In particular, the constant juxtaposition of Rock and Dawson becomes an issue. She doesn’t turn in her best work here, but she actually knows how to act and she blows Rock off the screen. Rock’s desire to undercut drama at every turn hurts the movie enough, but his poor performance makes it so tough to take Andre seriously that the movie becomes even less effective.

I wanted to like Top Five, and I thought I would like Top Five, but I didn’t. Ponderous, disjointed and clumsy, the movie gives us an occasional laugh but fails in most ways. This leaves it as a slow film that seems to last much longer than its mere 102 minutes.


The Blu-ray Grades: Picture A-/ Audio B/ Bonus C+

Top Five appears in an aspect ratio of approximately 2.35:1 on this Blu-ray Disc. I found no problems with this excellent presentation.

Colors veered from a light teal feel to a mild amber impression. These stylistic choices worked fine, as they hues seemed appropriate for the selected palette. Blacks were dark and tight, while shadows showed nice clarity.

Sharpness excelled. All shots – wide, close and in-between – provided solid clarity and definition. If any unintentional softness emerged, I didn’t see it. Jaggies and shimmering were absent, and edge haloes weren’t a factor. No signs of source flaws emerged, and I didn’t sense any digital noise reduction; the film featured good natural grain. Across the board, this was a pleasing transfer.

Comedies don’t usually boast dynamic audio, so don’t expect much from the DTS-HD MA 5.1 soundtrack of Top Five. The soundfield remained pretty limited through most of the film. Music showed nice stereo presence, and a few scenes – usually those in clubs or on the streets - opened up the environment in a reasonably satisfying manner. These gave the soundscape a bit of oomph and created a good setting for the events.

Audio quality was solid. Speech always came across as natural and distinctive, with no signs of edginess or reediness. Music sounded lush and warm, while effects – as minor as they were – appeared accurate enough. At no point did this threaten to become a superior soundscape, but it seemed better than average for a film of this sort.

When we shift to the set’s extras, we open with an audio commentary from writer/director/actor Chris Rock and actor JB Smoove. Both sit together for a running, screen-specific look at story/character areas, autobiographical moments, NYC locations, cast and performances, editing, music, and general observations on life.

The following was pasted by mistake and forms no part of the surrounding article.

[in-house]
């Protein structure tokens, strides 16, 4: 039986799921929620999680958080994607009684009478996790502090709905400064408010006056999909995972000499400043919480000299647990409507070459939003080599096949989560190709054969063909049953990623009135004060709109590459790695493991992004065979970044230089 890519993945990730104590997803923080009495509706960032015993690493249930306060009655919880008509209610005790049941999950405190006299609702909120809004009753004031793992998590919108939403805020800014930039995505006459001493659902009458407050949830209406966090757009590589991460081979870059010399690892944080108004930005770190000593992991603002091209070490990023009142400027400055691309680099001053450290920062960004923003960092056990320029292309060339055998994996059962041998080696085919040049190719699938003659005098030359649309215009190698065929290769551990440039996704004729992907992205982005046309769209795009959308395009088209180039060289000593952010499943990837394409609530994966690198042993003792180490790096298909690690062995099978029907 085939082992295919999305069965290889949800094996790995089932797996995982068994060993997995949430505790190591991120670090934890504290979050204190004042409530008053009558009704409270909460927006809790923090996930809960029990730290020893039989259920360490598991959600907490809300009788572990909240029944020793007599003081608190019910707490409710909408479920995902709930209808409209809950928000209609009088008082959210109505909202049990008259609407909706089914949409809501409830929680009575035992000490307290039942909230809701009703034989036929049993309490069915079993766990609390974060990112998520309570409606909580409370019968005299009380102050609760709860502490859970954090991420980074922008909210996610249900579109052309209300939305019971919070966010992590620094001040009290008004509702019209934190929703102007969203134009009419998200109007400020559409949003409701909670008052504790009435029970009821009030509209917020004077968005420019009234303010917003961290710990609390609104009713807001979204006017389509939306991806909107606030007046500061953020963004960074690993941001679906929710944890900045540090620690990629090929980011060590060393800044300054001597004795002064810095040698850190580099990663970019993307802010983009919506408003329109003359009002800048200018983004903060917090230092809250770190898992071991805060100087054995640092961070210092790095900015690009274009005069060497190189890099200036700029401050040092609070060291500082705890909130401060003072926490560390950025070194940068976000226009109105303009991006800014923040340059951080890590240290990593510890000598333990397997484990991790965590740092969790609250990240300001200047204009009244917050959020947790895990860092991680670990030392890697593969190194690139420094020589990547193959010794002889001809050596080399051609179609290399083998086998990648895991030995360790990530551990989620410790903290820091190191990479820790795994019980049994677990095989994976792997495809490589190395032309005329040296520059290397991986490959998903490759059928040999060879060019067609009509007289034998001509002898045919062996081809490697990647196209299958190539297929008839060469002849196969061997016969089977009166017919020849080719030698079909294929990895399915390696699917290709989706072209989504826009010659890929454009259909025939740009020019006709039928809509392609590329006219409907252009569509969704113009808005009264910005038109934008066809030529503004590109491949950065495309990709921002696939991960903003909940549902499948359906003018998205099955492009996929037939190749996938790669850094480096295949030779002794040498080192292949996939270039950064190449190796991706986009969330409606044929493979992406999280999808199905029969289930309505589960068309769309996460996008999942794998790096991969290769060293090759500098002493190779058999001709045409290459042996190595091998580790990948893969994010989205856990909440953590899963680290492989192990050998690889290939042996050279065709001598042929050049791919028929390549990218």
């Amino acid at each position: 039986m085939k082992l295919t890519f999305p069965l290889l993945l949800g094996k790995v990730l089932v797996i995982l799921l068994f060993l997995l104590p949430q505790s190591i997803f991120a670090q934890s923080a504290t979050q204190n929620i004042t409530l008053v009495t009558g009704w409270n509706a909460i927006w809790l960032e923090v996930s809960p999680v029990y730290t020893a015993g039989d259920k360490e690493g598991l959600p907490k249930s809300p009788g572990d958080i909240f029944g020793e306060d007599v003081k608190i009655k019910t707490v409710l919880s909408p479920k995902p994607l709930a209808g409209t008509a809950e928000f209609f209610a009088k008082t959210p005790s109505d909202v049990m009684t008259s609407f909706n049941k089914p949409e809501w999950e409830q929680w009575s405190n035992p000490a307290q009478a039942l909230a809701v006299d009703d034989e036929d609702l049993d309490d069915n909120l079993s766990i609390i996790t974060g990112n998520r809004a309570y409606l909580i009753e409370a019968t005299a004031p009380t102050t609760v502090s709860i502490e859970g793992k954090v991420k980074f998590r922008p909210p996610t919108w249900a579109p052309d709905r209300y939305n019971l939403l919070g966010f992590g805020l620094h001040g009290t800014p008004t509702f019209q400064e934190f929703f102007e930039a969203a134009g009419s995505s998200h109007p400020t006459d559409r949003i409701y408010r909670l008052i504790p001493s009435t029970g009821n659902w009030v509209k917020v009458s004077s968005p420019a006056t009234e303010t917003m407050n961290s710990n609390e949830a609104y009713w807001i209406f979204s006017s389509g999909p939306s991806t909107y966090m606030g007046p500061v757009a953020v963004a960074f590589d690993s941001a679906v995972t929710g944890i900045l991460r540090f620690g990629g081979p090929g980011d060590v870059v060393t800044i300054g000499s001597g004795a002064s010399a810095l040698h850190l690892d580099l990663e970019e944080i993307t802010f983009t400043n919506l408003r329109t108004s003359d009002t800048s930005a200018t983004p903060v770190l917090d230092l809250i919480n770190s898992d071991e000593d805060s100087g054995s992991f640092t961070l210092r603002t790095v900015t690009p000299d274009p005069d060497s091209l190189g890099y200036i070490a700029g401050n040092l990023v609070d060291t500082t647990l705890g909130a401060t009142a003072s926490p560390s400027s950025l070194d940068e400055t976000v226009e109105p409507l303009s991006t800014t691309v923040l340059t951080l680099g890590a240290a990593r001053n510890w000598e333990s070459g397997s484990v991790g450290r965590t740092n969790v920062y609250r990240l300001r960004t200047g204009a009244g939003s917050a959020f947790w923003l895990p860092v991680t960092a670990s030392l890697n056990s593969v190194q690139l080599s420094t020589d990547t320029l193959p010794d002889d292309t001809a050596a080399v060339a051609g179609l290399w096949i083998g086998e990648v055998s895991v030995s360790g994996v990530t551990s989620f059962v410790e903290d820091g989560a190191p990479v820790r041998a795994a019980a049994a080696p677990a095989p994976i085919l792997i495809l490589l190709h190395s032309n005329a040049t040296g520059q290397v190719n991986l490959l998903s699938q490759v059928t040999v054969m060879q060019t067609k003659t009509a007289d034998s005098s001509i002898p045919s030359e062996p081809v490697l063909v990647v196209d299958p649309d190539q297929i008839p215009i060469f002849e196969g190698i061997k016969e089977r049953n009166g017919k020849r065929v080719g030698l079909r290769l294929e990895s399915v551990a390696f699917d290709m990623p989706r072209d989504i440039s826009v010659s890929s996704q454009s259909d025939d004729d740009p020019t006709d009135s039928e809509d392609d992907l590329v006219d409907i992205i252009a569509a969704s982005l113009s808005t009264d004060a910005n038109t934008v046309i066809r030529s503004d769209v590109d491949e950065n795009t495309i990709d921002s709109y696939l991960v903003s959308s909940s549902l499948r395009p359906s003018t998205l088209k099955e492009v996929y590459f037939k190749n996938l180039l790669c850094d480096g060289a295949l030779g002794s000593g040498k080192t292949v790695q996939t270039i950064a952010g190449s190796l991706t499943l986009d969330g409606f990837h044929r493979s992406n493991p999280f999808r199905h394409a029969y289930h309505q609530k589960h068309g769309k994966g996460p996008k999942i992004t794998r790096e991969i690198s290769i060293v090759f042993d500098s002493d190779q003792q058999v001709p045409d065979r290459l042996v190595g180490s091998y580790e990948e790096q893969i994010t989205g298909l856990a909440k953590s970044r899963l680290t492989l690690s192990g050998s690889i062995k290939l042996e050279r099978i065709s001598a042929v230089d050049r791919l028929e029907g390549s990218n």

The last topic takes up the most time, as Rock and Smoove tend to mostly muse about different domains. Some of those provide comedy – the commentary delivers decent laughs – but too much of the track lacks oomph. The guys either praise the movie or ramble about not much in particular. There’s enough humor here to maintain interest, but the commentary tells us little about the movie’s creation and doesn’t do a lot for me.

Three Deleted Scenes fill a total of three minutes, 30 seconds. We find “Andre Raps” (1:55), “First Day Your Movie Comes Out” (0:40) and “These Shoes” (0:55). “Raps” offers what it implies, as we hear Andre do verses of NWA during a talk show appearance; it’s somewhat funny but totally superfluous.

“Movie” keeps us on the Charlie Rose set, but it shows “excerpts” from two “Andre Allen” flicks not depicted in the final cut; like “Raps”, it’s fun but not important. “Shoes” offers a quick chat with Andre’s fiancée about her awesome new footwear. Like its siblings, it’s good it landed on the cutting room floor.

A few featurettes follow. It’s Never Just a Movie goes for 20 minutes, eight seconds and includes notes from Rock, Smoove, executive music producer Ahmir “Questlove” Thompson, and actors Cedric the Entertainer, Rosario Dawson, Sherri Shepherd, Kevin Hart, Ben Vereen, Romany Malco, Gabrielle Union, Jay Pharoah, Leslie Jones, and Michael Che. The piece covers Rock’s start in comedy and his career, story/character areas, cast and performances, shooting in New York, and Rock’s work as director.

Some interesting archival footage emerges along with some outtakes, but this is mostly a love letter to Rock. Much of the program focuses on praise for the writer/director/actor, and that tendency gets old pretty fast. Despite the smattering of good tidbits, this ends up as a lackluster featurette.

With The Making of Top Five, we locate a 10-minute, 26-second piece with Rock, Dawson, Smoove, Union, Shepherd, Cedric, and Thompson. We get some notes about Rock’s goals for the film as well as his approach to the material and cast and performances. Like “Movie”, this one comes with some good behind the scenes footage, but like “Movie”, it also lavishes a lot of praise on Rock. That continues to be a less than charming approach.

Top Five Andre Allen Standup Outtakes runs six minutes, 22 seconds and shows what it states. We get shots of Rock at work on stage. These offer some amusement and become a fun extra.

Finally, the set provides Top Five Moments You Didn’t See in the Film. This one takes up four minutes, 16 seconds and displays outtakes. We get a bunch of alternate lines from various actors in this entertaining compilation.

A second disc provides a DVD copy of Top Five. It lacks any of the Blu-ray’s extras.

While not without funny moments, Top Five plods too much. It comes with flat characters and a general lack of insight as it meanders across its running time. The Blu-ray delivers excellent visuals and positive audio as well as a mediocre collection of bonus materials. Top Five occasionally amuses but it falters too often to become a winner.

Viewer Film Ratings: 2 Stars Number of Votes: 1
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Review Archive:  # | A-C | D-F | G-I | J-L | M-O | P-R | S-U | V-Z | Viewer Ratings | Main